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[709] Louisiana volunteers, Colonel Marke; both of my brigades which had preceded me some six or ten days. Colonel J. L'Antry, ordered here by General Bragg, was found in command, pushing the works forward vigorously through his Chief Engineer, Captain D. B. Harris, who afterwards remained with me in the same capacity until most of the works were completed. From the twelfth until the eighteenth, the works were pushed forward night and day with all possible vigor, at the end of which the First division of the Federal fleet, together with transports, carrying some three thousand men, made their appearance and found us in a condition to dispute, with a fair prospect of success, a further advance; that is to say, six batteries were complete, the cannoniers at their posts and fairly drilled. The arrival of this advanced division was immediately followed by a demand for the surrender of Vicksburg and its defences, couched in the following terms:

U. S. S. Oneida, near Vicksburg, May 18, 1862.
To the Authorities at Vicksburg:
The undersigned, with orders from Flag-Officer Farragut and Major-General Butler, respectfully demand, in advance of the approaching fleet, the surrender of Vicksburg and its defences to the lawful authorities of the United States, under which private property and personal right will be respected.

Very respectfully, yours,

J. Phillips Lee, U. S. N., commanding Advance Naval Division. P. Williams, Brigadier-General.

The subjoined reply was returned:

headquarters Vicksburg, May 18, 1862.
Sir: Your communication of this date, addressed to the authorities of Vicksburg, demanding the surrender of the city and its defences, has been received. In regard to the surrender of the defences, I have to reply that, having been ordered here to hold these defences, my intention is to do so as long as it is in my power.

Very respectfully,

Your obedient servant,

M. L. Smith, Brigadier-General, commanding. J. Phillips Lee, U. S. N., commanding Advance Naval Division.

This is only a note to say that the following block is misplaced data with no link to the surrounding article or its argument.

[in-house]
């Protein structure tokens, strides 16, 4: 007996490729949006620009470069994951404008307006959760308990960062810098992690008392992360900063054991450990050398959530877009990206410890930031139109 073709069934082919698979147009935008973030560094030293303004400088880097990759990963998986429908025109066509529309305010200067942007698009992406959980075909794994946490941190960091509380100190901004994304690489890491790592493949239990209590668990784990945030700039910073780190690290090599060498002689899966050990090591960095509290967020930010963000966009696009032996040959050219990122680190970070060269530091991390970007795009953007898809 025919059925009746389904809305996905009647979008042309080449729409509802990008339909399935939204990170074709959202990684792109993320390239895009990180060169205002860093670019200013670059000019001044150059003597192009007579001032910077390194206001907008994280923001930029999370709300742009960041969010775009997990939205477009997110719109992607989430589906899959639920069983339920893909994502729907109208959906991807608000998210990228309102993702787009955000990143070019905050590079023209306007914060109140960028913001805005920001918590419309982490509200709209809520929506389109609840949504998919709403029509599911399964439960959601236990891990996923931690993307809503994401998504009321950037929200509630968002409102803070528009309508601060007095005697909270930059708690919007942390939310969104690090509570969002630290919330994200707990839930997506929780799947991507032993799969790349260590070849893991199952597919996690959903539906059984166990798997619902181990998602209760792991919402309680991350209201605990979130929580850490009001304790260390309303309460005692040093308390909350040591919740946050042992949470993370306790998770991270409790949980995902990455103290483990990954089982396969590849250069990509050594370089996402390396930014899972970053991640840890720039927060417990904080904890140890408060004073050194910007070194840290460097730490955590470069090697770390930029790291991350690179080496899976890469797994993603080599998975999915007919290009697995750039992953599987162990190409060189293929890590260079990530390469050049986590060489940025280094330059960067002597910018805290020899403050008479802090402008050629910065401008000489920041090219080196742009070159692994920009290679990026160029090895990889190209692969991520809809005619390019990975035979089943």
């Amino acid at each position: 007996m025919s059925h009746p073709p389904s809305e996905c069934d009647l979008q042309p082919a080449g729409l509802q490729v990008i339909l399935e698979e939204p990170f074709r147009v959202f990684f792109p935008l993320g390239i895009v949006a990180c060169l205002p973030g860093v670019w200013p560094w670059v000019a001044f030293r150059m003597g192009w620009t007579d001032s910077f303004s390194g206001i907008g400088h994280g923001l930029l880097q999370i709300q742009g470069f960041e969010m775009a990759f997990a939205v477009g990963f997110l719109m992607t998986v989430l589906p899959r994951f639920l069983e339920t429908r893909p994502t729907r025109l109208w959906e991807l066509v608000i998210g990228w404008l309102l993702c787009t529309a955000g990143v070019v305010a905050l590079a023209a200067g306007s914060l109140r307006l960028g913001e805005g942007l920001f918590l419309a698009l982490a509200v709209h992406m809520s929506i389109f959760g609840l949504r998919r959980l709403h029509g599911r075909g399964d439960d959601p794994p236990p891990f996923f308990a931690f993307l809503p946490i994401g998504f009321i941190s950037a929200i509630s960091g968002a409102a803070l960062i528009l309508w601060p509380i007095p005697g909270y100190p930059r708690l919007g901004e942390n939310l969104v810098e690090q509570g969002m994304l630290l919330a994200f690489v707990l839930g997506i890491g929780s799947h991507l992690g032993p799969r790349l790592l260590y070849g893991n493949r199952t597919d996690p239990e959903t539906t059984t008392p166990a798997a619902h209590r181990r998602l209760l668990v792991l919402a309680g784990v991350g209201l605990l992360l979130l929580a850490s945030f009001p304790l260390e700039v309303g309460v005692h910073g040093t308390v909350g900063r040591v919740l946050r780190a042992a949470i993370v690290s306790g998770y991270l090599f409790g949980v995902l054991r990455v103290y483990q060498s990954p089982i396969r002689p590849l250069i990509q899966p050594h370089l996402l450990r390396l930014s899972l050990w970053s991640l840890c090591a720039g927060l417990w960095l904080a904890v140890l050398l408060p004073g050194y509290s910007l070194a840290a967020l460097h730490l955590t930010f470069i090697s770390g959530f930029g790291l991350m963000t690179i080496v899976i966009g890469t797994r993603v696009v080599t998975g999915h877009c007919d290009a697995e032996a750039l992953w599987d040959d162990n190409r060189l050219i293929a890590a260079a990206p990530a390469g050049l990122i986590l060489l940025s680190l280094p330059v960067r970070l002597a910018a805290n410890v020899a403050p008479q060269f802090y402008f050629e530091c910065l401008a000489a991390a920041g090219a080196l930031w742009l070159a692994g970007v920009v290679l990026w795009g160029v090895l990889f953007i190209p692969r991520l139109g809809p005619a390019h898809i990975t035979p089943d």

I here remark that the citizens of the town had, with great unanimity, made up their minds that its possession ought to be maintained at all hazards, even though total demolition should be the result. This determination was enthusiastically concurred in by persons of all ages and both sexes, and borne to my ears from every quarter. Thus cheered on and upheld, the defence became an affair of more than public interest, and the approving sentiment of those so deeply interested unquestionably had its influence on the ultimate result, as affairs stand to-day. Our cause probably needed an example of this kind, and assuredly a bright one has been given. The inhabitants had been advised to leave the city when the smoke of the ascending gunboats was first seen, under the impression that the enemy would open fire immediately on arrival; hence, the above demand found the city sparsely populated, and somewhat prepared for an attack, although, when it really commenced, there were numbers still to depart, besides many who had determined to remain and take the chances of escaping unharmed, a few of whom absolutely endured to the end. As bearing immediately upon the defence of this place, measures had also been taken to push the Arkansas to completion. It was reported the contractor had virtually suspended work; that the mechanics and workmen were leaving; that supplies were wanting; finally, that a very considerable quantity of iron prepared for covering her had been sunk in the Yazoo River. Steps were taken to promptly furnish mechanics and supplies, and a bell-boat being obtained and sent up to the spot, the prepared iron was soon recovered. It was considered fortunate that, soon after this, Captain Brown was assigned to the duty of completing the boat, as after his assignment this important work gave me no further concern. The enemy remained apparently inactive until the twenty-eighth, during which time the advance division of the fleet was joined by other gunboats, making ten in all. My force had, in the meantime, been increased by the twentieth and twenty-eighth Louisiana volunteers, numbering for duty some five hundred each, by five companies of Starke's cavalry; one battery; Wither's artillery, Captain Ridley; and four companies Sixth Mississippi battalion, Lieutenant-Colonel Balfour; but all were troops just mustered into service, and indifferently armed. These were thrown forward toward Warrenton, and disposed for disputing inch by inch the approach by land. This force was subsequently increased by the Fourth and fifth Louisiana. The ensuing ten days I consider the most critical period of the defences of Vicksburg. Batteries incomplete, guns not mounted, troops few, and both officers and men entirely new to service, and not a single regular officer to assist in organizing and commanding. Had a prompt and vigorous attack been made by the enemy, while I think the disposition made would have insured their repulse, still the issue would have been less certain than at any time afterwards. The enemy opened fire on the afternoon of the twenty-fifth for the first time, and continued about two hours, apparently with a view of getting our range. The orders given to the batteries were not to return their fire at extreme range, and at ordinary range only at considerable intervals. This policy was adhered to throughout, at first, because little ammunition had then arrived; afterwards, for the reason that our works could not be injured by


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